The New York Giants start the last quarter of their season against the New Orleans Saints on Sunday afternoon with a lot at stake. A win puts them one step closer to securing a playoff spot and quickly erases a frustrating, disappointing defeat to the Washington Redskins on Monday night. A loss would mean the continuation of another second half slide and the potential of losing control of the NFC East if Washington defeats Baltimore at 1pm (the Giants and Saints kickoff at 4:25pm).
Let's take a look at 10 keys that will ultimately decide the outcome of this game.
Getting off to a good start is always critical in an NFL game but it is even more important considering where the New Orleans Saints are in their season. New Orleans sits at 5-7, two games out of the 6th and final spot in the NFC playoffs, which is currently owned by the Seattle Seahawks. Since the Saints and Seahawks don't play this season any potential tiebreaker would be based on conference record. New Orleans is a dismal 3-5 in the NFC while Seattle is 5-4. The Seahawks also have a very winnable game on Sunday against the offensively inept Arizona Cardinals.
In other words, if the Saints fall behind early against the New York Giants, they very well may start going through the motions, knowing that their season is all but over. This is especially true considering they are on the road away from their inspiring, loud home fans.
New York would do very well for themselves by grabbing a quick two score lead and get New Orleans thinking about their return trip to the Bayou State.
In recent weeks, the effectiveness of the New Orleans Saints rushing attack has predicted the outcome of their games.
In their last three wins, New Orleans has rushed for over 140 yards per game while averaging at least five yards per carry in each contest. Subsequently, in their last two losses they have racked up only 160 yards total on the ground to the tune of a pedestrian 3.6 yards per carry.
Overall, the Saints are 27th in the NFL with 92.3 rushing yards per game. This is not the fearsome, multi-dimensional running game that the New York Giants saw against the Washington Redskins last week, which, by the way, leads the NFL in rushing yards per game at 167.2. They should be able to neutralize this facet of the Saints offense, turning them into a one dimensional attack.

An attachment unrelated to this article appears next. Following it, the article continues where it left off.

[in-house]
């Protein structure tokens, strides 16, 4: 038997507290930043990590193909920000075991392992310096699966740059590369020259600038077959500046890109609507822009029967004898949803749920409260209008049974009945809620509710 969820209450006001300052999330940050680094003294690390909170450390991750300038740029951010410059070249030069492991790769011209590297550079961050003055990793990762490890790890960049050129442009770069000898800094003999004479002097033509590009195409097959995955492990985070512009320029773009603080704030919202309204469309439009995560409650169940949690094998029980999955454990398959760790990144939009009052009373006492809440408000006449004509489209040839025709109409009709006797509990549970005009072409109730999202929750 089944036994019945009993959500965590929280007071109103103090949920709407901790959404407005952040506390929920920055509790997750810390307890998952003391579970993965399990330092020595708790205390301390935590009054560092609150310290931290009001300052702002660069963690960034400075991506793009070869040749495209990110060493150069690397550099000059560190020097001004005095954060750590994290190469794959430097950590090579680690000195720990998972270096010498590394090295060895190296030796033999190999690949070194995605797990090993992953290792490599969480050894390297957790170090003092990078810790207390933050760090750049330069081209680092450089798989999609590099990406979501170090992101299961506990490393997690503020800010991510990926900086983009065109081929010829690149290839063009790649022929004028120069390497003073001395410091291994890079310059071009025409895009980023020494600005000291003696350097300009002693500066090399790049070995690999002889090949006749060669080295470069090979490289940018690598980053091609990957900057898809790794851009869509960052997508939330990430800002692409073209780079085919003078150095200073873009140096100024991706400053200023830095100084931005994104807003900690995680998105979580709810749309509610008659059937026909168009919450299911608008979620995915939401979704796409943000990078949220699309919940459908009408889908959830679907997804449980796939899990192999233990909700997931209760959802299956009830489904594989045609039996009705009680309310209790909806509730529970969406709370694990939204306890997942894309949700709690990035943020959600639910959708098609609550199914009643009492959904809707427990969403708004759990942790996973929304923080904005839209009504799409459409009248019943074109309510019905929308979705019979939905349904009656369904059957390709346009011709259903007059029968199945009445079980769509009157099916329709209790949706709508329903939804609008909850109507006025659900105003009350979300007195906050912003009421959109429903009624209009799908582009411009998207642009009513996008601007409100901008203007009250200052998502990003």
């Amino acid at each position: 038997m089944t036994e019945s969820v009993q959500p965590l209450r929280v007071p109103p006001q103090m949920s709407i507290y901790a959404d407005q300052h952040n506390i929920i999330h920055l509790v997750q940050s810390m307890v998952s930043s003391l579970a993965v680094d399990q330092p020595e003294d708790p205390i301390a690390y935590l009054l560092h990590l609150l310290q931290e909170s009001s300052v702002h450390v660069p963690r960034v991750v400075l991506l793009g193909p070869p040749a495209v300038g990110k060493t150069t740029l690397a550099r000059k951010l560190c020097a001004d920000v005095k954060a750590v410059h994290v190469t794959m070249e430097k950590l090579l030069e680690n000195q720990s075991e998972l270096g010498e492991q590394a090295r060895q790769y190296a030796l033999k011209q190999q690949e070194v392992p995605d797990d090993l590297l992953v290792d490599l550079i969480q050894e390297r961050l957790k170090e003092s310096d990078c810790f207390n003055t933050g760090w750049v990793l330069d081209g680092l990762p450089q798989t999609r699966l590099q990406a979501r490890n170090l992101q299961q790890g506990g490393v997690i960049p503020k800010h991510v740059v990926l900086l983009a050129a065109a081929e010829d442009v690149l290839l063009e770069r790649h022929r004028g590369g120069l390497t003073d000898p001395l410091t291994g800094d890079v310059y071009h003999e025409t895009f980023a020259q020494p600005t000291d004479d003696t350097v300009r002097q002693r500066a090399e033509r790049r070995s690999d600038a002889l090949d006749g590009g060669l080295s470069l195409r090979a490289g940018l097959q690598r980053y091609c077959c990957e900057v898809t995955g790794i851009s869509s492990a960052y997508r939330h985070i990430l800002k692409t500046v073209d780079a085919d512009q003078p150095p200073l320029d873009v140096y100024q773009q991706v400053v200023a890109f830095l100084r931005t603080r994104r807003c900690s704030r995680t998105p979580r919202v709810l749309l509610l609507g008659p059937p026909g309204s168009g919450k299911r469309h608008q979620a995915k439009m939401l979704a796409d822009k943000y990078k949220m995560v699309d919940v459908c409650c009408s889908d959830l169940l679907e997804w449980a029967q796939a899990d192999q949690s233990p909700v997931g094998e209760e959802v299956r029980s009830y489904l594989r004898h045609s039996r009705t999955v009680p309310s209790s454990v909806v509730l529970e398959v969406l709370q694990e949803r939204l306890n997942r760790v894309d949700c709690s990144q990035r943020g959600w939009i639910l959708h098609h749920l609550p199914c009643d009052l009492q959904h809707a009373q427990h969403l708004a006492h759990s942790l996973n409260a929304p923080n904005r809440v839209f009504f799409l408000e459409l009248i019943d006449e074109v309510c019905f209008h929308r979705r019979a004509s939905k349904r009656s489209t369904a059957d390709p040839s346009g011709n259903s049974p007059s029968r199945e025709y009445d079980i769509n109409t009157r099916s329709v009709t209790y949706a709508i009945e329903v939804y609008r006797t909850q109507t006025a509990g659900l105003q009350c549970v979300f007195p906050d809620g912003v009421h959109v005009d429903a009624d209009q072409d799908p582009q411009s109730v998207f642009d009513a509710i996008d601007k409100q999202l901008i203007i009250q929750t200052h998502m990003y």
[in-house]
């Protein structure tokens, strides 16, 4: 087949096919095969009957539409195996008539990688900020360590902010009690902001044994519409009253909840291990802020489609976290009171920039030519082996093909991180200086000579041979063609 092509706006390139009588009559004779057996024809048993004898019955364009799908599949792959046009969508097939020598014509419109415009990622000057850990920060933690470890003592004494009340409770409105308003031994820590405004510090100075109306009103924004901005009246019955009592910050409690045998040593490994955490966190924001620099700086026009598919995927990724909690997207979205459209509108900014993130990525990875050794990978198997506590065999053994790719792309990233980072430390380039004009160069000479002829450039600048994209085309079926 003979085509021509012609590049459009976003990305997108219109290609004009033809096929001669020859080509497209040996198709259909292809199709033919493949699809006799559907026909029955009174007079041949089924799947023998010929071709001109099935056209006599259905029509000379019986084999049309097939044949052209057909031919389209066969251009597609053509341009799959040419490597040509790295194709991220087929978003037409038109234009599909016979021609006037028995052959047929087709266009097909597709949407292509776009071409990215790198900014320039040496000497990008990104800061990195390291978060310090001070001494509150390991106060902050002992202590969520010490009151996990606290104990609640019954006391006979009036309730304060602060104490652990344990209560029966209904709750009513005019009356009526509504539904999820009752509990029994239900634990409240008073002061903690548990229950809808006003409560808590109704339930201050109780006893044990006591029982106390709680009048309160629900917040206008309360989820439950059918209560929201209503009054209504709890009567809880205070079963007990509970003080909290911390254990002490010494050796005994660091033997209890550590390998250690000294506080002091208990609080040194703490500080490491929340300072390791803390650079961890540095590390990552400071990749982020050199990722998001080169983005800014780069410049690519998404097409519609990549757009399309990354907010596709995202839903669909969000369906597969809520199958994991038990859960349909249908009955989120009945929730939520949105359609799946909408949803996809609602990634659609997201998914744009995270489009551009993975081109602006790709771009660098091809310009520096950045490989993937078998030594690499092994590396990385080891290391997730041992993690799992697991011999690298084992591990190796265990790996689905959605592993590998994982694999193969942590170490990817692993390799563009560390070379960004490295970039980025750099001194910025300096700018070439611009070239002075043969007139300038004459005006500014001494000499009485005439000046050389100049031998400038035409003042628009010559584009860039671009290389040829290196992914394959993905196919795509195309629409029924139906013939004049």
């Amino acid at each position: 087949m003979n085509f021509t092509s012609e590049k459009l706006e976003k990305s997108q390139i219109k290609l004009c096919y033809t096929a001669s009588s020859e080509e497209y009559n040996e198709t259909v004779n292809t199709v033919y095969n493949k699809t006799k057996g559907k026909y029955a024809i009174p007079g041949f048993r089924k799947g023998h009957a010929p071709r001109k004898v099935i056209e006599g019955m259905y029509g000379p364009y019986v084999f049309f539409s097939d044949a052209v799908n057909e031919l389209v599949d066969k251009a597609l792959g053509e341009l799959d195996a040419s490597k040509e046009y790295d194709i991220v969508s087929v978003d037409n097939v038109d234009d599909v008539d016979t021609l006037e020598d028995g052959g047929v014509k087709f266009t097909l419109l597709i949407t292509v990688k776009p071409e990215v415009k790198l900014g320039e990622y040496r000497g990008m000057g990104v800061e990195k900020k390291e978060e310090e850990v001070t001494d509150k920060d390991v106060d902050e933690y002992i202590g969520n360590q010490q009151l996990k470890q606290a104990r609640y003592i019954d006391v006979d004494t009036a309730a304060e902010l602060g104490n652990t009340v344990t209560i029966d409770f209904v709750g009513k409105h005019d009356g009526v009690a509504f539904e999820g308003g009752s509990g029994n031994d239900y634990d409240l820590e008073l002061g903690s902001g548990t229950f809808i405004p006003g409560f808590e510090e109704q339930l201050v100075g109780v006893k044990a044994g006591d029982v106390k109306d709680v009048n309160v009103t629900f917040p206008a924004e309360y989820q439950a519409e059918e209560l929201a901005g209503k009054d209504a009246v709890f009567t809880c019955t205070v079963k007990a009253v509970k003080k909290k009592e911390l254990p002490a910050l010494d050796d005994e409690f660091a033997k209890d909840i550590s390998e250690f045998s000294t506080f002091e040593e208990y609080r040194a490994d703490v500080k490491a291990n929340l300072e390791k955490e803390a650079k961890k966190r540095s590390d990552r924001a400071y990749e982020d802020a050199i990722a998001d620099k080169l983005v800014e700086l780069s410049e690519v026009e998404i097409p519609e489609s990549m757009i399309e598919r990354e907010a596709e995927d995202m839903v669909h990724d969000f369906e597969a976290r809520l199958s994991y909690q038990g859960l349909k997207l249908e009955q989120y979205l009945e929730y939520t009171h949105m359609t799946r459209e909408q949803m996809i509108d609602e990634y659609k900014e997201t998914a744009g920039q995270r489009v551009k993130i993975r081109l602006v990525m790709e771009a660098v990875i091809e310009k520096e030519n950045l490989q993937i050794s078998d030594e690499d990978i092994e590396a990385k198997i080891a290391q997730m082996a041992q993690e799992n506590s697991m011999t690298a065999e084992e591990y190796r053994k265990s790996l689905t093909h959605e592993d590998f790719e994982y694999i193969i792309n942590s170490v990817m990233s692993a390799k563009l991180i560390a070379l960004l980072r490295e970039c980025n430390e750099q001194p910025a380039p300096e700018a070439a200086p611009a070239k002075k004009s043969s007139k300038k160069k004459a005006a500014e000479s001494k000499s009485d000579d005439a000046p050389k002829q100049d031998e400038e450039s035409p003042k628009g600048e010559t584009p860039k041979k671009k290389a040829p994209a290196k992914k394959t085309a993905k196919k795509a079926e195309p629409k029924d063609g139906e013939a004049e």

If the New York Giants can slow down the New Orleans Saints running game and force them to rely heavily on the pass it should open up some opportunities for interceptions. Drew Brees is tied for the NFL lead with Andrew Luck with 16 picks.
This stat is a little misleading since seven of these interceptions have come in his last two games and another four occurred in New Orleans' first two games of the year. That means Brees had an eight-game stretch in the middle of the season where he only threw 5 interceptions. Still, he has shown the propensity to give the ball to the other team, as he's also lost five fumbles, which plays right into New York's strength on defense. The Giants are second in the NFL with 30 takeaways, including 18 interceptions.
Jimmy Graham has struggled in his last two games, with only eight combined receptions for 92 yards and no touchdowns. He is still having an excellent season though with 59 catches, 654 yards and eight touchdowns.
It is no secret that the New York Giants tend to struggle against elite tight ends. This trend occurred most recently in Week 8 when the Dallas Cowboys' Jason Witten torched the Giants with a whopping 18 catches for 167 yards (and somehow didn't manage to score).
Graham burned Big Blue in 2011 with 84 yards and two touchdowns in the New Orleans Saints 49-24 blowout win (more on this game later). The Giants defense knows first hand what he is capable of and should make it a point to force Brees to throw elsewhere.
The New Orleans Saints don't have a good running game and their quarterback is turnover prone. So how are they tied with the New York Giants for the 5th most points scored in the NFL? Because they make big plays in the passing game.
New Orleans has 47 passing plays of 20-plus yards this season. Five players have at least five of these plays each to their credit so it is not just one or two guys that can do damage.
This unfortunately for the Giants goes right to the heart of their weakness on defense. They have allowed 44 receptions of 20-plus yards.